The Ministry of Defence (MoD) said the four-day exercise, Vigilant Fox, involved a combined force of 750 personnel drawn from the three nations. The joint exercise is particularly significant given NATO earlier this month signed an accession protocol with Finland to join the military alliance, the first step in the ratification process.
Finland signed a mutual security assurance declaration with the UK in May, and is also a member of the UK-led Joint Expeditionary Force, a coalition of 10 nations.
The MoD said British troops based in Estonia as part of the British Army’s Project Unified Stance were flown into Finland in Royal Air Force Chinook helicopters as part of the exercise.
Defence minister James Heappey said: “Exercise Vigilant Fox has demonstrated the strength and interoperability of our armed forces with our US and Finnish allies and reaffirms our commitment to the defence and security of the Baltic Sea region.”
Wing Commander Stephen Boyle, the UK defence attache in Helsinki, said: “Our soldiers, sailors and aviators have received a warm welcome in Finland over the last few months.
“Exercise Vigilant Fox is the latest activity in an ongoing series of events across the domains.
“As Finland moves towards full NATO Membership, we will continue to seek opportunities like this to show solidarity with Finland, learn from each other and improve our ability to operate together.”
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“I am certain that we will be able to protect our interests, interests of our country, ensure its security and security of our citizens by all means necessary.”
On July 19, the US Senate Foreign Relations Committee on Tuesday backed Finland and Sweden’s accession to NATO, paving the way for the full Senate to vote on what would be the most significant expansion of the 30-member alliance since the 1990s.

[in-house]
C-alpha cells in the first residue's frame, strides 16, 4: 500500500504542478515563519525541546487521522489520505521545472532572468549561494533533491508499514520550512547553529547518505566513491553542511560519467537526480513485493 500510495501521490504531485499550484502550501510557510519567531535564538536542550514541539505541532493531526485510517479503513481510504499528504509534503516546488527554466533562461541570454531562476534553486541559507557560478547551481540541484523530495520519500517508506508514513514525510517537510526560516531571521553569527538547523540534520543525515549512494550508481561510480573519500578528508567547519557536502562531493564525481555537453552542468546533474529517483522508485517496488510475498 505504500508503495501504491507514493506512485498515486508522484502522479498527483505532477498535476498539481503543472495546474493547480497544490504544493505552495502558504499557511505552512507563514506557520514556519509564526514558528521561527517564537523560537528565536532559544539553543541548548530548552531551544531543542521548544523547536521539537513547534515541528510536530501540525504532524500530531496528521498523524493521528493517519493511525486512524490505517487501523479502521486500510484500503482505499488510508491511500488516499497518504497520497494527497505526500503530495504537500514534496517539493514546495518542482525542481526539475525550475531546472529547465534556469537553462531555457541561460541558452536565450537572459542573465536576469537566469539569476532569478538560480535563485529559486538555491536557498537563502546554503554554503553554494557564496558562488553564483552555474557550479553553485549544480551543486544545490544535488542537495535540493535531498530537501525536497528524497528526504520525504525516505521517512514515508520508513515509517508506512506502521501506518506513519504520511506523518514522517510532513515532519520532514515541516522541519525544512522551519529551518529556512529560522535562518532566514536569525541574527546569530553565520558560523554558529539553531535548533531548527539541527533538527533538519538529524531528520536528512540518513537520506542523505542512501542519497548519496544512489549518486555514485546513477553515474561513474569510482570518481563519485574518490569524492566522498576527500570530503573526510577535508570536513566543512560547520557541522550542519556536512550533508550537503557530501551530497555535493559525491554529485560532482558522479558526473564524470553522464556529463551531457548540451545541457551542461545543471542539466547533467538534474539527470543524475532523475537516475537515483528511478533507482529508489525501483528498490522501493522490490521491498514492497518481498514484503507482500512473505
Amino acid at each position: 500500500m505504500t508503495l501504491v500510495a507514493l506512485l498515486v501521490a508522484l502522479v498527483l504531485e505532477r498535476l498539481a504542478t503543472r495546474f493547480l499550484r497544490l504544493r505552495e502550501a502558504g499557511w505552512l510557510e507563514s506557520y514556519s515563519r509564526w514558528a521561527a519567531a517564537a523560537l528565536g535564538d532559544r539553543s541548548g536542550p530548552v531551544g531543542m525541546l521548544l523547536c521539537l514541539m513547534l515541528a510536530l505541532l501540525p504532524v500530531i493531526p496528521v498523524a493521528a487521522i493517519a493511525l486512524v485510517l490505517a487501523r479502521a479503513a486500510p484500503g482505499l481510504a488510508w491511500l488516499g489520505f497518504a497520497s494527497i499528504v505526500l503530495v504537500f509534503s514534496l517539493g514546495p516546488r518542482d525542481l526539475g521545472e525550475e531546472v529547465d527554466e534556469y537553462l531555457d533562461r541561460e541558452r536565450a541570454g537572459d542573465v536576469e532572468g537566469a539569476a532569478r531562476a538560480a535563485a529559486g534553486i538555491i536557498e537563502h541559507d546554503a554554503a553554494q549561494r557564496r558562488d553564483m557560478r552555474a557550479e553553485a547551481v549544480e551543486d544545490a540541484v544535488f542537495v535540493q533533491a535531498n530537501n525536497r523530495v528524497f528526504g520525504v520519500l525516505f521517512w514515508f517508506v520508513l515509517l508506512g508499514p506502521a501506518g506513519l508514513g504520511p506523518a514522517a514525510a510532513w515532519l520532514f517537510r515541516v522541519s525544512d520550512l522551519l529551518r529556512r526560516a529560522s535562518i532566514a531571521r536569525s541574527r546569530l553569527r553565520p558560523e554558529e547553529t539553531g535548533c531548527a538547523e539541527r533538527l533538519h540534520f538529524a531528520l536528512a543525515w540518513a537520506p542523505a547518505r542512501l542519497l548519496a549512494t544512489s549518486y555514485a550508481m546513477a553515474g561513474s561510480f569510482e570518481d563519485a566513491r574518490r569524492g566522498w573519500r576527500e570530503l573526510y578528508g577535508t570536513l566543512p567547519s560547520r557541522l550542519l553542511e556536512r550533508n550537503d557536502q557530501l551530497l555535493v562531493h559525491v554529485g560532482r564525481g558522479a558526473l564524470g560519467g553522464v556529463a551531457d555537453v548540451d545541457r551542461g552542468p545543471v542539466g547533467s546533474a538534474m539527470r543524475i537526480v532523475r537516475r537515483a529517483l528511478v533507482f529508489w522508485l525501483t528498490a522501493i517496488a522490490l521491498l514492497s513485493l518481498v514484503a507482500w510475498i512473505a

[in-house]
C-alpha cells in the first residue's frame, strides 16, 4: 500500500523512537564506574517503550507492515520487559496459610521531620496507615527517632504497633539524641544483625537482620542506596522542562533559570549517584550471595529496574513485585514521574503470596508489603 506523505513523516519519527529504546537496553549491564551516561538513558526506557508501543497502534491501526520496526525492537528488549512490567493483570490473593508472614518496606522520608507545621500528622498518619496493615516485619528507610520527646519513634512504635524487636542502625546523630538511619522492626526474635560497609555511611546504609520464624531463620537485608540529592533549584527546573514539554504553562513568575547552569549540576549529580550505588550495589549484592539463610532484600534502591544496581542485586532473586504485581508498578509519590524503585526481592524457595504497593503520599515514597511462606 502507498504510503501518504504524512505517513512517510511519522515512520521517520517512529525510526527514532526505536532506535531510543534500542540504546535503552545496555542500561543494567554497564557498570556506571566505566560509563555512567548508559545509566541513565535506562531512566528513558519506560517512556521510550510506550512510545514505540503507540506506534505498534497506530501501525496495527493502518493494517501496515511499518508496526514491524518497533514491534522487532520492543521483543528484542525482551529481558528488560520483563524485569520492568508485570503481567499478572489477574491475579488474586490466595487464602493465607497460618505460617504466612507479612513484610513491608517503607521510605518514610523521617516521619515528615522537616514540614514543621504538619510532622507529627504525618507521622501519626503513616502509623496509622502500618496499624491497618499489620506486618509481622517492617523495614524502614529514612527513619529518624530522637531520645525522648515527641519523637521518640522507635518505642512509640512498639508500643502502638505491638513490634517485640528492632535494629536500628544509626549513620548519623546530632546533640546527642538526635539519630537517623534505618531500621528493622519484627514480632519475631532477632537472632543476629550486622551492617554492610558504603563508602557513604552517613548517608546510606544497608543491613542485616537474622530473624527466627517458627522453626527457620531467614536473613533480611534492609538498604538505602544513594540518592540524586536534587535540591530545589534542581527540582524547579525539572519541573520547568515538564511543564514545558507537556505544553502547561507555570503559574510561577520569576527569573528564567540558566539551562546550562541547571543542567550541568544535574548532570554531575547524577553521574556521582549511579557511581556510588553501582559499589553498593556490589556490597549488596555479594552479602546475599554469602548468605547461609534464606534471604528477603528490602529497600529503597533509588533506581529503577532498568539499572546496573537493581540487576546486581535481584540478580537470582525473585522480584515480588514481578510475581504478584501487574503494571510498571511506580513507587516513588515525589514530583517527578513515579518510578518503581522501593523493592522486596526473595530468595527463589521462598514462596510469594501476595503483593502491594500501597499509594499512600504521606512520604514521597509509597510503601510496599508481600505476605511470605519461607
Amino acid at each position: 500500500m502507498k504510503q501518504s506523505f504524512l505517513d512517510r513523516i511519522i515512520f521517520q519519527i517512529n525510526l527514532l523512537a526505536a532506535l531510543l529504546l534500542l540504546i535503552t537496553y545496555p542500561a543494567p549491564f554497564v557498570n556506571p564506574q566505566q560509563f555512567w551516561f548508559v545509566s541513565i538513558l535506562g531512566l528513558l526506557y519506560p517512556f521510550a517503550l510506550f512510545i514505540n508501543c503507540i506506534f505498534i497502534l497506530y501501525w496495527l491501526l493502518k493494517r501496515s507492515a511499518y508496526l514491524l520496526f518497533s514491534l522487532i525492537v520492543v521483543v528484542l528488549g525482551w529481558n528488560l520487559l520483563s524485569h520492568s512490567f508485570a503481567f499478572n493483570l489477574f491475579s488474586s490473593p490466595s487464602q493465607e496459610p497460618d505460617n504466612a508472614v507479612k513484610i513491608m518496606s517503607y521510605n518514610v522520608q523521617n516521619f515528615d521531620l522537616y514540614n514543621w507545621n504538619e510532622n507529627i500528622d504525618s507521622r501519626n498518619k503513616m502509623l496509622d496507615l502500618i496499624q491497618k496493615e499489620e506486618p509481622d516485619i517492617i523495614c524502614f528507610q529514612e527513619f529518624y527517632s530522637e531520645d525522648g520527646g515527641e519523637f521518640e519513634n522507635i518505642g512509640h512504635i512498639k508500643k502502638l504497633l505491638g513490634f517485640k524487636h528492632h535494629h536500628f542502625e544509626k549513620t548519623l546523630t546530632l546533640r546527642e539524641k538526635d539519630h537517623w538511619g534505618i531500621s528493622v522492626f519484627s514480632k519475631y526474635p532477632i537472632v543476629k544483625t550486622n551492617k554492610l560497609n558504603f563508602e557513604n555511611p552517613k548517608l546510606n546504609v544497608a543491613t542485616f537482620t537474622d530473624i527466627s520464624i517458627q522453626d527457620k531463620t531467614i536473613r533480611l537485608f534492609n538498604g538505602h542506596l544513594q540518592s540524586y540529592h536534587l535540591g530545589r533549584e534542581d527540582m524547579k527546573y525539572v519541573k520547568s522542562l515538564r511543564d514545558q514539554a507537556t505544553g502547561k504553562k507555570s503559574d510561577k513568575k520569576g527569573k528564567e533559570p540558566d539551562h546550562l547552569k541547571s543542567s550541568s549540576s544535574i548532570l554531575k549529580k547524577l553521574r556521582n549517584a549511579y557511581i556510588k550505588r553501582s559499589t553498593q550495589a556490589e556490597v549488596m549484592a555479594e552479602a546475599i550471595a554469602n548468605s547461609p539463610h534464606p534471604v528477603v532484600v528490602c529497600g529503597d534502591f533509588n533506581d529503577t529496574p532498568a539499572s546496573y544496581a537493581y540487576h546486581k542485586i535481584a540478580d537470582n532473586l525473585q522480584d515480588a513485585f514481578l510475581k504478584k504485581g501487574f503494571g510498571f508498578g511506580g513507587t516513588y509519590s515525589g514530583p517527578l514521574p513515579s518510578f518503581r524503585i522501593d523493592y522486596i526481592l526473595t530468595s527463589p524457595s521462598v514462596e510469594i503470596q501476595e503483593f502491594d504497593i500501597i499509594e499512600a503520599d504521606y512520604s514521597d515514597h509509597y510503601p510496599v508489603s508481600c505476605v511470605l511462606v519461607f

The 22-member panel approved the expansion by voice vote, with just one member – Republican Senator Rand Paul – asking to be recorded as “present.”
The accession documents need to be ratified by all 30 members before Finland and Sweden can be protected by Article Five, the defence clause which states that an attack on one member is an attack against all.
The full 100-member US Senate is expected to approve Finland and Sweden’s membership by more than the two-thirds majority required.
Senator Bob Menendez, the committee’s Democratic chairman, said before the vote: “They are ideal candidates for membership and will strengthen the alliance in countless ways.
“Finland and Sweden will be excellent allies, will strengthen NATO politically and militarily and offer the alliance new capabilities, most specifically in the Arctic.”
Ratification by every member is likely to take up to a year but in the meantime Helsinki and Stockholm can already participate in NATO meetings and have greater access to intelligence.
The countries applied for membership in response to Russia’s invasion of Ukraine, but were met with opposition from Turkey, which accused the Nordic countries of supporting groups it deems terrorists.
Finland, Sweden and Turkey signed an accord at the NATO summit in Madrid last month to lift Ankara’s veto in exchange for pledges on counterterrorism and arms exports.
Turkey has said it will closely monitor the implementation of the accord to ratify its membership bids.